OSHA Crane Inspection: Everything You Need to Know
12 February, 2020
According to the Occupational Health and Safety Administration (OSHA) regulations, all organizations should have their cranes regularly inspected and maintained as a way of curbing possible accidents.
Compliance with these regulations should not only be done to avoid the set-out penalties, but it should be adopted as a safety measure for every manufacturing company. For this reason, you need to understand the OSHA 1910.179 standards, which cover everything you need to know about crane inspections, requirements, and other procedures.
This guide gives you an overview of everything that you should know about OSHA crane inspections.
OSHA Crane Inspection Explained
OSHA is one of the three governing bodies that see the full implementation of maintenance and inspection of overhead cranes. The other authorities include the Crane Manufacturers Association of America (CMAA) and the American Society of Mechanical Engineers (ASME).
Regular usage of cranes exposes them to wear and tear, which might result in mechanical failure or breakdown.
This might put everyone at risk. Due to such unexpected risks, overhead cranes should be inspected regularly as per the OSHA crane inspection regulations as it’s established in the USA, in the same way as the LOLER regulation in the UK.
As far as crane inspections are concerned, not every inspector is qualified to inspect an overhead crane. According to CMAA, a qualified crane inspector should:
- Have a field experience of over 2000 hours.
- Be trained and equipped with knowledge of the codes and regulations of cranes.
- Be trained on the local, state, and federal codes and standards.
- Trained on the best safety practices of operating hoists and cranes.
- Be experienced in writing reports and other documentation procedures.
- Be conversant with the crane and hoist terminology.
What are the OSHA Crane Inspection Requirements?
The OSHA overhead crane inspection requirements are as follows:
- Cranes should be inspected routinely to enhance safety.
- An initial inspection should be carried out before the initial use of the crane.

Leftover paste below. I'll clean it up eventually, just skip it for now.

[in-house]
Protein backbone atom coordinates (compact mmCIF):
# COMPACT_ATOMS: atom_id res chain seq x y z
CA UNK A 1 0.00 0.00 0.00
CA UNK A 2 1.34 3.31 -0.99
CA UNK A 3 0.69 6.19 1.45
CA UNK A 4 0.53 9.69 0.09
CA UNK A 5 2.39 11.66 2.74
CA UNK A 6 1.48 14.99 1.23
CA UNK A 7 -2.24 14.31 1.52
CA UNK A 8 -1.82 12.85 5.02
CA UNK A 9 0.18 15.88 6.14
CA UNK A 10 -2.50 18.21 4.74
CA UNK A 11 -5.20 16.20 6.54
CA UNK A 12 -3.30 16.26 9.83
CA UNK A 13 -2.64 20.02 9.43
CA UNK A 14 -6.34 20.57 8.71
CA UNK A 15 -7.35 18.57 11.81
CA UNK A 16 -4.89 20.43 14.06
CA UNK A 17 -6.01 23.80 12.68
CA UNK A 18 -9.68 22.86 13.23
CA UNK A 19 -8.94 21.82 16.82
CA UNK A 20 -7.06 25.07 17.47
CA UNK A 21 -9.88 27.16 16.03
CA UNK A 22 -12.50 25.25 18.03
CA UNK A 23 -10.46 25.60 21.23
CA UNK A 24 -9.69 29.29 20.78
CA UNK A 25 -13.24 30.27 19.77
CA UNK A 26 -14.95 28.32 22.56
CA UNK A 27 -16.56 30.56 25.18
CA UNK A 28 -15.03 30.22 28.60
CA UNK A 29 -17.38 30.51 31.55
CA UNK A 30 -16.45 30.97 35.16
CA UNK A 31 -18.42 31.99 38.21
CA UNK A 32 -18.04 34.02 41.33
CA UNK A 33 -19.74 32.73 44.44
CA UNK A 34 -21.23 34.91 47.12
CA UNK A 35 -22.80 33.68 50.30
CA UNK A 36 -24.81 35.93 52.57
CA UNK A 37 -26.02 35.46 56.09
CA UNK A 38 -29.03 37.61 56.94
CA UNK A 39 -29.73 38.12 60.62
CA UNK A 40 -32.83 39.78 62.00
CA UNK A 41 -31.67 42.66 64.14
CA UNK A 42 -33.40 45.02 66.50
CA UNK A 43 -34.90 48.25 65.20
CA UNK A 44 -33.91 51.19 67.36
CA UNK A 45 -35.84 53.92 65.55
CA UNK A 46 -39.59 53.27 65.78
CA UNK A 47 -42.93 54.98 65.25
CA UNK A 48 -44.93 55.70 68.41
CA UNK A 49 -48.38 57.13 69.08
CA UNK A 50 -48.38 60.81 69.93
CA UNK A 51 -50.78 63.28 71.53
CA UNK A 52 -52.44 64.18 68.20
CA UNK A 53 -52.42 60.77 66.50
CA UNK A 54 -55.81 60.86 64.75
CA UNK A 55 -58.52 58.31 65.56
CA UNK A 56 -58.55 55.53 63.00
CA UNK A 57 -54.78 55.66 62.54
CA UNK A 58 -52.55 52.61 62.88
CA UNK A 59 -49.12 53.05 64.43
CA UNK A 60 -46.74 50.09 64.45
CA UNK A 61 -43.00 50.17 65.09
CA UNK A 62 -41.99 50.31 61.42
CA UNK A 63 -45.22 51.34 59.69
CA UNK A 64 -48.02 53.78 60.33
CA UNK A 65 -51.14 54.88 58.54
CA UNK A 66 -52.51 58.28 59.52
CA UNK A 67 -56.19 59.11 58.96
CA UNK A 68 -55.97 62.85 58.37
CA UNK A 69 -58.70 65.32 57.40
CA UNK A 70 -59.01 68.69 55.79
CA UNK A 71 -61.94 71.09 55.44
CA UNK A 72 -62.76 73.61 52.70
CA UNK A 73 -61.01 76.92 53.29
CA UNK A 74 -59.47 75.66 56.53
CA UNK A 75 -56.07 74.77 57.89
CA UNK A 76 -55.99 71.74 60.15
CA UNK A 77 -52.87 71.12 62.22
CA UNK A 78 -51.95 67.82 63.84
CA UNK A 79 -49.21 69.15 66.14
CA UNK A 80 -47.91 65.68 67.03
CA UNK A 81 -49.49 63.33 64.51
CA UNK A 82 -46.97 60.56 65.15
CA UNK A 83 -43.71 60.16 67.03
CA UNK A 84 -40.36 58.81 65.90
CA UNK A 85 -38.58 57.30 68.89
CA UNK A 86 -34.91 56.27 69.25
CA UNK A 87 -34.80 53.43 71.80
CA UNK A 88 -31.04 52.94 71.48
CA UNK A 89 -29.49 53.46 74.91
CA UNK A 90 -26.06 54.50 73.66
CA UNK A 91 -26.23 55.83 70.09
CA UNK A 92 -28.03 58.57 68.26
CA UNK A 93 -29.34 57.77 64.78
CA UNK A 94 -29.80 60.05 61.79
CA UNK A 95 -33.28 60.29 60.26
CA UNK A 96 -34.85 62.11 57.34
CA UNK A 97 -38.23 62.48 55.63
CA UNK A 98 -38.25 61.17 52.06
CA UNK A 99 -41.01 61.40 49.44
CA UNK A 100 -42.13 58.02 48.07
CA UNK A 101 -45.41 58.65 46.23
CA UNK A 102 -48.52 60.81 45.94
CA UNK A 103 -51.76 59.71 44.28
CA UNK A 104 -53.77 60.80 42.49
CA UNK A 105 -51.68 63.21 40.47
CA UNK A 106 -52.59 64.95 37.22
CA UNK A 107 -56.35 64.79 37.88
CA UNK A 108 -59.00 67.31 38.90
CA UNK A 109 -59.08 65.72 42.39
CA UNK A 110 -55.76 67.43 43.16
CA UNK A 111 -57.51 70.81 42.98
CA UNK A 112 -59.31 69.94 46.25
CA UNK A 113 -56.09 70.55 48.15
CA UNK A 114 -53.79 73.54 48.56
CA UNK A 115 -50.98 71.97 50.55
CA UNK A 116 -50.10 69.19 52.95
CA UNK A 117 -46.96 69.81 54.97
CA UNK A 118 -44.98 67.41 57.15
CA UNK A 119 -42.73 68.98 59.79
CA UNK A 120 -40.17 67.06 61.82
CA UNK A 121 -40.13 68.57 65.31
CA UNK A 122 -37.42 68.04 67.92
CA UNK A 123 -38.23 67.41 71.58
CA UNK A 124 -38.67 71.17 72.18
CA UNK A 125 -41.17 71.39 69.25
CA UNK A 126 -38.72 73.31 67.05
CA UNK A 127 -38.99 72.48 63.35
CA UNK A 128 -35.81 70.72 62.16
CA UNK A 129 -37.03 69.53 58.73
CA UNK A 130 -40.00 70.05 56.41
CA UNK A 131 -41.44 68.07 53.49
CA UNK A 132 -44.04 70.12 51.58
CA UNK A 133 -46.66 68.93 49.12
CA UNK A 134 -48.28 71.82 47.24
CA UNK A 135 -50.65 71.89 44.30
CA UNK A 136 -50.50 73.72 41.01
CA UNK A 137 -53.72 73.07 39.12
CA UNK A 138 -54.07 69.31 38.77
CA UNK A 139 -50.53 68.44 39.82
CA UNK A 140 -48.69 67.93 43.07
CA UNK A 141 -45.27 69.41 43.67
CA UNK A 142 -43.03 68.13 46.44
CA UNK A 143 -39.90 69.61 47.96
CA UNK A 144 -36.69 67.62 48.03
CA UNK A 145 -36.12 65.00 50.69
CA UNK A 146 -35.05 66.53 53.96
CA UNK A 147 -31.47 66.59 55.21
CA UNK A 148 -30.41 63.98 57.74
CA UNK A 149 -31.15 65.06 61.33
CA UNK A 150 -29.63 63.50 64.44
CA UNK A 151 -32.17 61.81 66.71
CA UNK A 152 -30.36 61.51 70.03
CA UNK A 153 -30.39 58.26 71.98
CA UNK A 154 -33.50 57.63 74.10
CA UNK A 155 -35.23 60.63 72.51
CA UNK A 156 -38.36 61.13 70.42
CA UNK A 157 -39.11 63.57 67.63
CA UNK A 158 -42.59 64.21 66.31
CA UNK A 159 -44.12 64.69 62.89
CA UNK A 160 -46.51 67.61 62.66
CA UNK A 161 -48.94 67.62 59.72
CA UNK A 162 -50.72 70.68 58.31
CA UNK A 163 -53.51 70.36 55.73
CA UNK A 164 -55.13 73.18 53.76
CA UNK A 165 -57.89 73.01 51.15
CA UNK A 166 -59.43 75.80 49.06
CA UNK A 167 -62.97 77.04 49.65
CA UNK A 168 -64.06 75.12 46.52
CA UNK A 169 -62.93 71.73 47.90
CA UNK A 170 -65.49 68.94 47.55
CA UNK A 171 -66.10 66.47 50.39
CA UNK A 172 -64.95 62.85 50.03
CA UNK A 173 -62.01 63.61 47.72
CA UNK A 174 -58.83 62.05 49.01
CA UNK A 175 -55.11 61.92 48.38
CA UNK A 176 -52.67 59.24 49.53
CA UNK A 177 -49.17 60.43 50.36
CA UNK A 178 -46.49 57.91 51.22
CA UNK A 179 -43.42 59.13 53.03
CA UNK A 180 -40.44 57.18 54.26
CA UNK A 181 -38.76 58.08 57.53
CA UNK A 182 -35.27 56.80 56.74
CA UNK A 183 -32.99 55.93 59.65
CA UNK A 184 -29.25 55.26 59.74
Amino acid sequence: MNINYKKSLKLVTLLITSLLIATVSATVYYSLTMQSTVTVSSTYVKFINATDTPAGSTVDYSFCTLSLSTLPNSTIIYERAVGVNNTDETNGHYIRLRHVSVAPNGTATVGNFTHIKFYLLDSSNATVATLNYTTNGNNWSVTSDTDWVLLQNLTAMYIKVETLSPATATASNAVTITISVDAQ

- Once the overhead cranes have been placed into service, two forms of inspections should be carried out, including the periodic and the frequent inspections.
- Only a qualified OSHA inspector is authorized to carry out crane inspections.
OSHA Crane Inspection Checklist
An inspection checklist for an overhead crane will vary with the various forms of inspections. An OSHA overhead crane inspection checklist is generated from OSHA’s 1910.179 standards.
Here are sample checklists for an overhead crane:
Frequent Inspection Checklist
- Maladjustments hindering the proper functioning of a crane.
- Leakage or deterioration in hydraulic systems, pumps, valves, lines, or tanks.
- Cracked or deformed hooks.
- Defective hoist chains.
- Excessive wear of components.
- Malfunctioning wire rope reeving system.
Periodic Inspection Checklist
- Wear and tear of tires
- Deterioration in electrical apparatus such as push-button stations, limit switches, and controller contactors.
- Deterioration of the chain drive sprockets
- Overstretch of chains
- Unsafe or faulty power plants
- Inaccuracy in indicators
- Wear on clutch and brake systems
- Distorted bearings
- Loose rivets or bearings
When Must Crane Inspections Take Place?
Contrary to what most plant managers and maintenance supervisors think, a crane should be inspected regularly and not just once every year.
There are four categories of crane inspections, according to the American National Standards Institute (AMNSI), including initial, periodic, frequent, and functional test inspections. The inspection checklists for all these categories, however, will depend on whether the crane in question is regularly or irregularly used.
Cranes in Regular Service
These are cranes that are in operation or are mobile at least once in every month. Here is a highlight of the OSHA mobile crane inspection checklist and inspection procedures for cranes in regular service.